Mr. SAUGSTAD. Now, unless there are some further questions on that point, I have no further comment to make on the contract system of Japan; and I may suggest that the next subject is that of the shipbuilding and the scrap-and-build plan, construction subsidy plan, of Japan. We have a close analysis of that, which is going to take a long time, and I do not know whether you want me to proceed on that now or not.

The CHAIRMAN. I think we might just as well take that up in the morning. Mr. Newton, did you prefer to go on this afternoon or in the morning?

Mr. Newton. I prefer to go on in the morning. I need a little more data.

The CHAIRMAN. I do not know just how to arrange that. I promised to hear Mr. Smith in the morning.

Mr. NEWTON. I can wait.
The CHAIRMAN. You can wait?
Mr. NEWTON. Yes; I can wait until Mr. Smith gets through.

The CHAIRMAN. I would much rather go into this particular question which Mr. Saugstad is going to take up now, and which Mr. Smith will probably discuss also tomorrow morning, when there will be a possibility of having a few more men present.

If there is no one else who wants to be heard at this time, we will adjourn until 10 o'clock tomorrow morning.

(Whereupon, at 5:30 p. m., an adjournment was taken until Wednesday, Mar. 27, 1935, at 10 a. m.)





Washington, D. C. The committee met at 10 a. m., Hon. Schuyler O. Bland (chairman), presiding.

The CHAIRMAN. You may proceed, Mr. Saugstad.


Mr. SAUGSTAD. Mr. Chairman, we will close the consideration of subsidies in Japan by reciting the results of the Japanese ship replacement law of 1932, which is in the nature of a scrap-and-build plan. The plan has been so successful and so popular that the Marine Affairs Commission of the Communications Department recommended the continuation of the plan in principle for another 5 years, beginning April 1, 1935.

The Communications Department's first proposal was to extend the project for 5 years, to build 100,000 gross tons and to scrap 100,000 gross tons each year. The proposed subsidy was 48 yen per gross ton built, a total amount of 24,000,000 yen for 500,000 gross tons. This was the proposal made last year.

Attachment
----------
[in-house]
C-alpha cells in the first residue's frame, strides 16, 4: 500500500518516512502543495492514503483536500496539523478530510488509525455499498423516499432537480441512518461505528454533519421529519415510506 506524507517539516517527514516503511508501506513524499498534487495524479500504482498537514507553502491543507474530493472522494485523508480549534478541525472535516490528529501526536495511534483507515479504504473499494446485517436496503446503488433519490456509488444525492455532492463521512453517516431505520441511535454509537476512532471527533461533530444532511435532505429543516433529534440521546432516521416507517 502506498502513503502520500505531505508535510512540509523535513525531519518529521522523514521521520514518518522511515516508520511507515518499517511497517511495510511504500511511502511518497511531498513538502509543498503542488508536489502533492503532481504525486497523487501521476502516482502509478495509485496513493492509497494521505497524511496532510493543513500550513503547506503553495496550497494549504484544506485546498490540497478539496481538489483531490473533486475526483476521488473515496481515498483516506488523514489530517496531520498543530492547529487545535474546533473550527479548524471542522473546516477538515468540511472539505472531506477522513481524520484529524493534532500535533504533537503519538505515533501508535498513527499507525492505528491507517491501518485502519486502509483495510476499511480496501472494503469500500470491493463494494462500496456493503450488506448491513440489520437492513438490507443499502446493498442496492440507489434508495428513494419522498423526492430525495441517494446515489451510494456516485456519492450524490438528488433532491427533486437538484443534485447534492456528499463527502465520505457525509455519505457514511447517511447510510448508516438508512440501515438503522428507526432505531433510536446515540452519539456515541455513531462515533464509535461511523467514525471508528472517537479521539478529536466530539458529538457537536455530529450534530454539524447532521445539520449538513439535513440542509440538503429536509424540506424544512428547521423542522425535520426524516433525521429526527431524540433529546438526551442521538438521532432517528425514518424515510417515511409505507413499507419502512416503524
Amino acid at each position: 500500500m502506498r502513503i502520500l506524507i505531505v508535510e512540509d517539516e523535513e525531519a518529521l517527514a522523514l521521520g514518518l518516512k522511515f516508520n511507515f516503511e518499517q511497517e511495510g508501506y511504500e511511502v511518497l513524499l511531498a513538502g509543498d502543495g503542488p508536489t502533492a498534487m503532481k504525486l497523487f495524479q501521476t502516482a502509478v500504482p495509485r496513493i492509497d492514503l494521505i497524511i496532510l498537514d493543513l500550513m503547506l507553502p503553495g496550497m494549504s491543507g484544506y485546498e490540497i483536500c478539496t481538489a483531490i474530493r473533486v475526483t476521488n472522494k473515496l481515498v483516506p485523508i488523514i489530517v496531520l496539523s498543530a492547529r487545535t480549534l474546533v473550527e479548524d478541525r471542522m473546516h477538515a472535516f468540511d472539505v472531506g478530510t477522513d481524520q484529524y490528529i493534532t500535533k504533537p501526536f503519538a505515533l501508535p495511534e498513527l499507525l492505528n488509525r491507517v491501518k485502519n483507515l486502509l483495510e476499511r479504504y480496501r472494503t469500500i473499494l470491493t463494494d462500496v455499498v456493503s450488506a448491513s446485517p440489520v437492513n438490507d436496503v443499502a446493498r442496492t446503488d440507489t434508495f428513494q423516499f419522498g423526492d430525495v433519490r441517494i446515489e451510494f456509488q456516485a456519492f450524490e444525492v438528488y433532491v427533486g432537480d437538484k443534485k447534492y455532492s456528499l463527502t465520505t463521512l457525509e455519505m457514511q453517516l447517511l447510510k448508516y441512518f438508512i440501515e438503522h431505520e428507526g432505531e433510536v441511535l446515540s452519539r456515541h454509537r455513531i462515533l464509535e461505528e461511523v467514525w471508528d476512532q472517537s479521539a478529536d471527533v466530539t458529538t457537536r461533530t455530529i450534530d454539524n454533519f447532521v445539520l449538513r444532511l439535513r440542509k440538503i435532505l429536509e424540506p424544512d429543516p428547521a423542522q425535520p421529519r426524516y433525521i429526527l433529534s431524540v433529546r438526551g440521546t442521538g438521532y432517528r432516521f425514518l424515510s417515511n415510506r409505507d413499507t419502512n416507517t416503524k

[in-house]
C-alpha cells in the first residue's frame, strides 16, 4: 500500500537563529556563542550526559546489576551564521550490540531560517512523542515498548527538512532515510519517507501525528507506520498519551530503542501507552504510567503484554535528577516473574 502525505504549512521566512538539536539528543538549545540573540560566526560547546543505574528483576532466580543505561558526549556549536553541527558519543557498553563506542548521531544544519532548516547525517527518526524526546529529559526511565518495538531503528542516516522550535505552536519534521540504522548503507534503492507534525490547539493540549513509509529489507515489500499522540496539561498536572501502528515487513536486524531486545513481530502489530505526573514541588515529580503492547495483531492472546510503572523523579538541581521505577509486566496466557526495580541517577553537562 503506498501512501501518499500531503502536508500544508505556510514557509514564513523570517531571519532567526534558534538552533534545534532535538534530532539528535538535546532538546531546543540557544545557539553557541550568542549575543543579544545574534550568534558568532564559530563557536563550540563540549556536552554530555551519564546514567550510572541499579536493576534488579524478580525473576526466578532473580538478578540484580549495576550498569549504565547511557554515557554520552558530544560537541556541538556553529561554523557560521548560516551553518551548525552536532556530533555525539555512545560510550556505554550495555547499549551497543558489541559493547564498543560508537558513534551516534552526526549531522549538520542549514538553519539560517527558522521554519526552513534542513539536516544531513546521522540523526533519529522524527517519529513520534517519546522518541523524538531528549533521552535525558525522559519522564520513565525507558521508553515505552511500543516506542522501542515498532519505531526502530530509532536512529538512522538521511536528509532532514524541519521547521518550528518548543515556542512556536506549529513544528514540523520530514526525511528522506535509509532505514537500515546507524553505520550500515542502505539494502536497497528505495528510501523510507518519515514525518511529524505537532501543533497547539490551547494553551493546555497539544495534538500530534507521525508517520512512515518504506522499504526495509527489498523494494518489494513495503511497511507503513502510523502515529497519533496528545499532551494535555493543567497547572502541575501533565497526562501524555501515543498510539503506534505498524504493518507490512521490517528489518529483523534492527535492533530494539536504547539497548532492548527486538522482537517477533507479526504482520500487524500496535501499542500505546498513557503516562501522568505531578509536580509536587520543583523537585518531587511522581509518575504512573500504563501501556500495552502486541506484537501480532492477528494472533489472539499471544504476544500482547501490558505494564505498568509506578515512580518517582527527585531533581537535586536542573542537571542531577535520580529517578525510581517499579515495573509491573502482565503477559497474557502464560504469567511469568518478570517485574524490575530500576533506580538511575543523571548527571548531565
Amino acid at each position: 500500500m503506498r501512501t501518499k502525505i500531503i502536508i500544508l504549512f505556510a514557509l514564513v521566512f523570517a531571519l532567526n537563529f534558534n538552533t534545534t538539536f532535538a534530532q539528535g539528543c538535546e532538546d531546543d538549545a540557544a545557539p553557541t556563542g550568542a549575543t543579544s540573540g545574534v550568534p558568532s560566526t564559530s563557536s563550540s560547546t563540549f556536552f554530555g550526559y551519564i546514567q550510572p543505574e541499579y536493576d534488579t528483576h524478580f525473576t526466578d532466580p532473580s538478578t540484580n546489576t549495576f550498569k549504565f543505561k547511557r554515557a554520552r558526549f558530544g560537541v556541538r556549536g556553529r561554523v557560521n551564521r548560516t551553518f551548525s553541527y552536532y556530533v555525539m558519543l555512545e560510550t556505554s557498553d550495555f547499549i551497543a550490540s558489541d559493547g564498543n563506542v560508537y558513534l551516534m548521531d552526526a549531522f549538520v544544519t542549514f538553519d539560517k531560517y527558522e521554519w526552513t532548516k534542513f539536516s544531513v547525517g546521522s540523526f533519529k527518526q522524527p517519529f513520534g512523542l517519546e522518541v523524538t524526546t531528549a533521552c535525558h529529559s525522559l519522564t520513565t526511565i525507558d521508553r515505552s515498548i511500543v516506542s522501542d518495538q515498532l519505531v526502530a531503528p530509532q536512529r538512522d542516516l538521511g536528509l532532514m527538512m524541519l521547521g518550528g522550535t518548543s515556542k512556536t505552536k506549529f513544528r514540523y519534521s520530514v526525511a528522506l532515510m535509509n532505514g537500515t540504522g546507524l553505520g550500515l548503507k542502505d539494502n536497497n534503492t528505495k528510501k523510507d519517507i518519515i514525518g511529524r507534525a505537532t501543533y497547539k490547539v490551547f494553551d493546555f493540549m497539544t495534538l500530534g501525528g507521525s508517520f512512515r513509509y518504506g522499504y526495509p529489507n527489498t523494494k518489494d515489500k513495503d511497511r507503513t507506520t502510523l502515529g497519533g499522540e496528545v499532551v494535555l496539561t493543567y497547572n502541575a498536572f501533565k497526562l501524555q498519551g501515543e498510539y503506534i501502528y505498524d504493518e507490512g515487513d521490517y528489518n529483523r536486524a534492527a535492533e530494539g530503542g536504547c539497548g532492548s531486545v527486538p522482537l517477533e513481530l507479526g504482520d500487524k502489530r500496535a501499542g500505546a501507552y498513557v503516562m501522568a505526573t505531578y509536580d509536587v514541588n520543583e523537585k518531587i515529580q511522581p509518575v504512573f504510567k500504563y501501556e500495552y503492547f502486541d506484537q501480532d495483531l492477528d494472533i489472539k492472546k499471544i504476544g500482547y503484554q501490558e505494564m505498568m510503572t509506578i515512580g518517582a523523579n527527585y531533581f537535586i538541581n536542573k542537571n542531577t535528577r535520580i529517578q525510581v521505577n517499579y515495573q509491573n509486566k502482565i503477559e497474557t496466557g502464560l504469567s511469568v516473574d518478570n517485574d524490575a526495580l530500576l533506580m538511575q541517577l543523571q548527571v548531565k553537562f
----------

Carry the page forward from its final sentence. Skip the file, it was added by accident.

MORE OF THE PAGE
The Department of Finance proposed that the subsidy should be at the rate of 20 yen per ton, limited to 50,000 tons, the keels of the new vessels to be laid before April 1, 1936. The Finance Department's proposal led the Communications Department to put forth a revised plan to include building 240,000 gross tons in 3 years on the condition that an equal amount of tonnage was to be scrapped, the subsidy to be at the rate of 42.70 yen per ton. When the proposal reached the Minister of Finance, however, it was disapproved and a counter proposal by the Finance Minister was made as follows: (1) The Government was to grant a subsidy of 30 yen per gross ton up to 50,000 gross tons, provided keels were laid down by April 1, 1936; (2) one-half of the subsidy was to be granted immediately after laying of the keels and the balance on completion; the whole sum of 1,500,000 yen was to be expended within the fiscal years 1935-36 or 1936–37; (3) the subsidy of 30 yen was to include a 4-yen subsidy for special provisions of national defense, required by the Imperial Navy; (4) simultaneously with the construction, a similar total tonnage of old vessels registered in Japan, Formosa, Korea, or the Kwangtung province was to be scrapped.

The Department of Communications, convinced that it was impossible to obtain an increase in the rate of 30 yen, asked to have the tonnage increased to 80,000 tons. The Finance Department, however, declined to accept this suggestion.

That is the present status of the proposed continuation of the scrapand-build plan in Japan.

The scrap-and-build plan of Japan, which ends on the 31st of March this year, is a project for building 200,000 tons of fast freighters to replace the 400,000 gross tons of obsolete tonnage to be demolished. I want to state for the record the terms of that plan. The salient facts may be summarized somewhat as follows:


It was first considered by the Marine Affairs Commission in July 1932. A bill was introduced in the extraordinary session of the diet in August 1932. Departmental decrees were issued on September 27, 1932, effective for a 3-year period from October 1, 1932, to March 31, 1935.

PURPOSE OF THE PLAN The purpose of the plan was to renew the fleet and replace obsolete tonnage, to reduce tonnage in the market, and to give work to shipyards.

TONNAGE TO BE BUILT Two hundred thousand gross tons of vessels of not less than 4,000 gross tons and not less than 13%knots speed, unless authorized by the Minister of Communications, were to be built.


Four hundred thousand gross tons, not less than 25 years old nor smaller than 1,000 gross tons, unless authorized by the Minister of Communications, were to be scrapped.


Eleven million yen, of which 1,250,000 yen in the period 1932-33; 5,500,000 yen in the period 1933–34, and 4,250,000 yen in the period 1934–35 were to be granted as subsidies.

RATE OF SUBSIDY The subsidy paid to the owner who builds the ship depends on the speed of the vessel and ranges from 45 yen for ships of less than 14 knots, to 54 yen for ships of 18 knots or over. Mr. Chairman, I would like to submit a table of the subsidy rate, by speed.

The CHAIRMAN. Without objection, it will be incorporated.
(The table referred to follows:)

Rate of subsidies, per gross ton, according to speed of vessels
Speed (knots):
Less than 14.

45 14..

46 1472

47 15.

48 1572

49 16.

50 1672

51 17.

52 1742

53 18.